Posted Dec. 14, 2018 – Teaching major Rida Rangoonwala will lead the University of Houston College of Education graduation processional Friday in honor of her 4.0 GPA.
“For me, being the banner bearer for graduation is a greater honor than I can even begin to describe,” she said. “The College has given me so much over the past few years, and to be able to proudly represent everything that the COE stands for at graduation is an incredible feeling.”
Born in Michigan and always on the move, Rangoonwala and her family found their way to Houston. Her father’s journey from Pakistan to America, where he worked his way through graduate school, has inspired her to persevere, she said. He was the only one of his siblings to finish high school, let alone college.
When it came time for Rangoonwala to apply to college, UH was her top choice – for its diversity, culture and teaching climate. The experience, she said, has exceeded expectations.
Her passion for education began in elementary school and continued through college thanks to “amazing” teachers, she said. While young, she played school while dreaming of grading papers and setting up her own classroom. Years later, she said, her student-teaching experience at UH confirmed the kind of difference she could make her in her students’ lives daily.
After graduation, Rangoonwala plans to relax and maybe substitute teach until the spring semester ends. Although she and her husband aren’t sure where they’re going to settle, she said she hopes to be teaching her own students come the 2019 school year.
Read more about this distinguished graduate:
Q: Can you tell me little about your journey to graduation?
A: I won’t say it was an easy journey, for me or for my family. Props to my husband for being especially supportive about us being long-distance a good portion of our relationship while I completed my degree. But, looking back on my three-and-a-half years, I don’t think I would change a single thing.
I think Hemingway had a point when he said, “It is good to have an end to journey towards; but it is the journey that matters, in the end.”
Q: What is your favorite course you’ve taken? Why?
A: That’s a tough one. I’ve taken a bunch of courses that I have enjoyed, but my favorite was not a teaching-related course but a core course I took for my humanities credit: Intro to Poetry. I’ve always loved reading poetry and even write a few verses in my spare time. Being able to take a class where the only work we had to do was analyze poetry in depth was like a dream come true.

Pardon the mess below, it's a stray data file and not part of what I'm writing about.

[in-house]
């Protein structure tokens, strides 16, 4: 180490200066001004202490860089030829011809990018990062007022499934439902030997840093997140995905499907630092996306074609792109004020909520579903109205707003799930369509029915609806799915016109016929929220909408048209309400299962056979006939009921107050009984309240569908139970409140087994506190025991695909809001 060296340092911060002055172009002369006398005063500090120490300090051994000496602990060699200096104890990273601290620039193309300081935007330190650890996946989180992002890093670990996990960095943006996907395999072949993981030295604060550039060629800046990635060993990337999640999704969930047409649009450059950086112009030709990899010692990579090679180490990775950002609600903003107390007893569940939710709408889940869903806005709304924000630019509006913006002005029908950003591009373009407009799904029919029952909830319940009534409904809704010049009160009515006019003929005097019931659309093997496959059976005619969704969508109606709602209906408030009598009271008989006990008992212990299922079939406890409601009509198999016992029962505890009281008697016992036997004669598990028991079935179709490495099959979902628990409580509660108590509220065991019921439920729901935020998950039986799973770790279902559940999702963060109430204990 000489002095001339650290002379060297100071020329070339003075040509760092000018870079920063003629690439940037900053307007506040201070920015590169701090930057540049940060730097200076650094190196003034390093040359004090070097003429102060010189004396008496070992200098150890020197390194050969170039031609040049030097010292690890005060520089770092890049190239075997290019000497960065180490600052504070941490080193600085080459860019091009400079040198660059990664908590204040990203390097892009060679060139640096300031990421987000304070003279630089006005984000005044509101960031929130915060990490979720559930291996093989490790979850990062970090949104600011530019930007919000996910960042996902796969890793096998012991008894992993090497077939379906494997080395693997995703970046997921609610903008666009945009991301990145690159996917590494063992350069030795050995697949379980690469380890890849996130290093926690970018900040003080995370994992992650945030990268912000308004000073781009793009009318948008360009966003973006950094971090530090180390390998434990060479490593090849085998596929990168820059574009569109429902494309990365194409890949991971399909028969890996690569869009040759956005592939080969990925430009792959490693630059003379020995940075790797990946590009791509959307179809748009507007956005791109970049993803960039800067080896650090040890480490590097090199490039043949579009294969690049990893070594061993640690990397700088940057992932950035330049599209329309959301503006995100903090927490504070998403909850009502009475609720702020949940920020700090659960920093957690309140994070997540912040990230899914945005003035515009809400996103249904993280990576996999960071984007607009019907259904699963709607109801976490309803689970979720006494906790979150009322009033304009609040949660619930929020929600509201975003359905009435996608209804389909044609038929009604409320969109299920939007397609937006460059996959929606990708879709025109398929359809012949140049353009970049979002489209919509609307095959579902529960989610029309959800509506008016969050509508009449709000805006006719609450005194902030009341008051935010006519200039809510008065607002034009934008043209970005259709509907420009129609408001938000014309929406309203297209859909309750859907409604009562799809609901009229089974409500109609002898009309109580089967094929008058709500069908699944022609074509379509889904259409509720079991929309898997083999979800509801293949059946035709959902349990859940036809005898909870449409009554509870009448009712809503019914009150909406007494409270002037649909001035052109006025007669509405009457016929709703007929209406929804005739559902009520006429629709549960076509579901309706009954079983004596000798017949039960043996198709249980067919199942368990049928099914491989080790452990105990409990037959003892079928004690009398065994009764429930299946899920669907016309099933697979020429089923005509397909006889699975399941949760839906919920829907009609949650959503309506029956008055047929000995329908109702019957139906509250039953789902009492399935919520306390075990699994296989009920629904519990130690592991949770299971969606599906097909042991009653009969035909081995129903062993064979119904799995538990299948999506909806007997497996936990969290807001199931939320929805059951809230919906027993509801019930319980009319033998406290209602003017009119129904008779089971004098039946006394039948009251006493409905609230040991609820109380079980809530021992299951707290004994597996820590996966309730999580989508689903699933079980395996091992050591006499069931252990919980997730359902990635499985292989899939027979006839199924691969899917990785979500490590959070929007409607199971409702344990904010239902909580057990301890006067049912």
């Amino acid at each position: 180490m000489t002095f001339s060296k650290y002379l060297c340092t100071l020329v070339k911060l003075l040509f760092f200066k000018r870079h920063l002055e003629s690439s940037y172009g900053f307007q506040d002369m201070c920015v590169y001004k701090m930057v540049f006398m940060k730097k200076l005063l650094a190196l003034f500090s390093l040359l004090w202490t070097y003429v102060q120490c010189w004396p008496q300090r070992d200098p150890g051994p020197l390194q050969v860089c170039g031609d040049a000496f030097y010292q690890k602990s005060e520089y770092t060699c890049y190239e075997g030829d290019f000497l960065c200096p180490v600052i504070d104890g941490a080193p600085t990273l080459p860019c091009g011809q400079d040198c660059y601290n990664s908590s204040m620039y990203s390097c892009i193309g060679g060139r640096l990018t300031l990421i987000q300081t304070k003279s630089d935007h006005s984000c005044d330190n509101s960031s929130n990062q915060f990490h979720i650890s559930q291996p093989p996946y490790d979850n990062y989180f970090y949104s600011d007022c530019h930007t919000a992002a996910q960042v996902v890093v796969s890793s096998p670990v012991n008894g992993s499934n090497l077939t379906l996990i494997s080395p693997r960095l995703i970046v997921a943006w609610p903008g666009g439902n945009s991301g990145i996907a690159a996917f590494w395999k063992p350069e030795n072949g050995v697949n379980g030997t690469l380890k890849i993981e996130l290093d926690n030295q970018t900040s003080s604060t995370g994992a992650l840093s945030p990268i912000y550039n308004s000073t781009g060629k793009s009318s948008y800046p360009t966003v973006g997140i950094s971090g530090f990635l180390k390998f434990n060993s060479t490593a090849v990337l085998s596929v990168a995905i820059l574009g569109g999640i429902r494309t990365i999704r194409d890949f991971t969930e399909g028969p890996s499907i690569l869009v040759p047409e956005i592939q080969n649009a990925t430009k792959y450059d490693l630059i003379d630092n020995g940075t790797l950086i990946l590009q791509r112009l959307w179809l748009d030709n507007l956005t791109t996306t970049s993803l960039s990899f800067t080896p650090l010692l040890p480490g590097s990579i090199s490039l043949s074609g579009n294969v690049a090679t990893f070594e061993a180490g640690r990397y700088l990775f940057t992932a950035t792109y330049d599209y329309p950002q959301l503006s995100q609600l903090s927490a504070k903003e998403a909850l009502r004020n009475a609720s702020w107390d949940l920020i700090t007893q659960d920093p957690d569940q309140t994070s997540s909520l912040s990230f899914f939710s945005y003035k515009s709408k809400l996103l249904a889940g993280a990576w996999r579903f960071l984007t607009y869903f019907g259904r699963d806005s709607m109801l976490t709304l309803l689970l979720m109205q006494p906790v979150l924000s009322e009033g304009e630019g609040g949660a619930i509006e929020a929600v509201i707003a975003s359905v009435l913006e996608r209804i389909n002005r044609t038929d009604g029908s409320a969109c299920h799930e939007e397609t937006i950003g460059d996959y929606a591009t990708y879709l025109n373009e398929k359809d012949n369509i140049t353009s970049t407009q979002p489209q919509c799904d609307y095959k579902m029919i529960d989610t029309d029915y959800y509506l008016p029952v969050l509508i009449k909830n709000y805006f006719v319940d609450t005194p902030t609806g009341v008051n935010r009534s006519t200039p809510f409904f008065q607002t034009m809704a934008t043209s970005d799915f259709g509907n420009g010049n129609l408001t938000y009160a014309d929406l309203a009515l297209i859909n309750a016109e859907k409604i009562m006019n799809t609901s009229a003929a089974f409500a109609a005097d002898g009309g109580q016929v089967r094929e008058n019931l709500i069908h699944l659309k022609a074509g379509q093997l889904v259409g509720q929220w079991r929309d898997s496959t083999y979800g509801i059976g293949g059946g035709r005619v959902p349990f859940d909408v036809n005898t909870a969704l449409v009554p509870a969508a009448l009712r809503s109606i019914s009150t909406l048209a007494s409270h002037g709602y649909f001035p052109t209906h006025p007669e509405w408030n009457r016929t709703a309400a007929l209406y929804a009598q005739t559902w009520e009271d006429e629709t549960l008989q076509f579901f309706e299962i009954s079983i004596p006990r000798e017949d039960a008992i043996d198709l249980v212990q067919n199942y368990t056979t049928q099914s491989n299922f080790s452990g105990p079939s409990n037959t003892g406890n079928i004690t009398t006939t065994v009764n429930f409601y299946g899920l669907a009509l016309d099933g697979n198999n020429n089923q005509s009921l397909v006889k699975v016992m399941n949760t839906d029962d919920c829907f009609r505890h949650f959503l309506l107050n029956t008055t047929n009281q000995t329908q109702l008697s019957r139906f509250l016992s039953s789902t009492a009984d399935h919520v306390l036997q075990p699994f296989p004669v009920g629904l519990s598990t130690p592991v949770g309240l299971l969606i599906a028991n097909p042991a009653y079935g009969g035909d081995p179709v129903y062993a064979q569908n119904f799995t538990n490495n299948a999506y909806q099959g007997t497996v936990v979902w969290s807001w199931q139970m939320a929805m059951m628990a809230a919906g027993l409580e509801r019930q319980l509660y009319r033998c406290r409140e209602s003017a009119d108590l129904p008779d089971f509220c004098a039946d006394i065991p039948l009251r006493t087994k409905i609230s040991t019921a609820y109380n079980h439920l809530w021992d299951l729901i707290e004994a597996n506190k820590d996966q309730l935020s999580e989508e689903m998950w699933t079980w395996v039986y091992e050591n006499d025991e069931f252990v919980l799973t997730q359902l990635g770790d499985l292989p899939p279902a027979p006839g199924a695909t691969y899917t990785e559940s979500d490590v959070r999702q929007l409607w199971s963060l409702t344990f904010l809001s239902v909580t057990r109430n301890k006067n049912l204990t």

I read Pound and Dickinson and Plath and Frost, and these poets became like old friends to me. I could read and write to my heart’s content, and I got graded for spending my time doing things I naturally loved.
Q: Has anything or anyone in particular impacted you?
A: In this world I think it’s nearly impossible to accomplish anything alone. I’ve always had many people supporting me and impacting me, and they’ve all influenced me in great ways. My family, especially my parents and husband, have always supported my decisions and encouraged me. My mother actually teaches at a private school, and she took up teaching as a career shortly after I was born so I’ve had the benefit of her example.
And, of course, almost every professor I’ve had during my year of student teaching has been integral to shaping my teaching philosophy. They’ve revolutionized my thinking, and I’m grateful to every one of them.
Q: What are some of your favorite hobbies?
A: Reading is, without a doubt, my favorite hobby, with writing coming in at a close second. I especially love fantasy fiction novels and write articles for Odyssey [a millennial publishing website], in addition to jotting small poetic verses and short stories in my spare time.
Q: What is your favorite thing to do in Houston?
A: I like hanging out at my local library or mall in my spare time. Katy Mills Mall is amazing, and the Fort Bend library system is also incredible. I also like checking in with events going on in downtown; Discovery Green has some amazing festivals and celebrations that are fun to check out with family and friends. I also love teaching Sunday school at our local mosque and meeting up with my friends at events at the mosque, like dinners and carnivals.
Q: Can you share something about yourself? Any interesting facts?
A: Well, I’m married, to a wonderful entrepreneur named Umair. I’m the introvert, he’s the extrovert and we both argue that we’re in charge! I do not like pineapples on pizza. I’m more of a cat than dog person. I like to sleep with a book next to me. I love classical literature especially by Jane Austen and L.M. Alcott. I cannot sing to save my life.
I am the oldest of three and have always wanted an older brother. Ice cream is my favorite dessert (and the only dessert I actually like). I hope to teach between third and fifth grade. I also want to publish a middle-grade memoir someday.
Q: What advice can you give other students?
A: It would be along the same lines as the advice I gave my sister, who entered college as a freshman this year. College is a chance to do so many things and meet so many new people. Be open to new experiences and perspectives and realize that you might find yourself changing.
Make sure you’re surrounded by people who lift you, and always, always prioritize. There are times for studying and times for getting into the social scene, and the amazing thing about college is being able to live with the best of both these worlds. Also, your professors are actually people who are there to help you – get to know them during office hours and don’t be afraid to ask for help or advice if you need it because they are all more than willing.
–By Asia Jackson-Sublet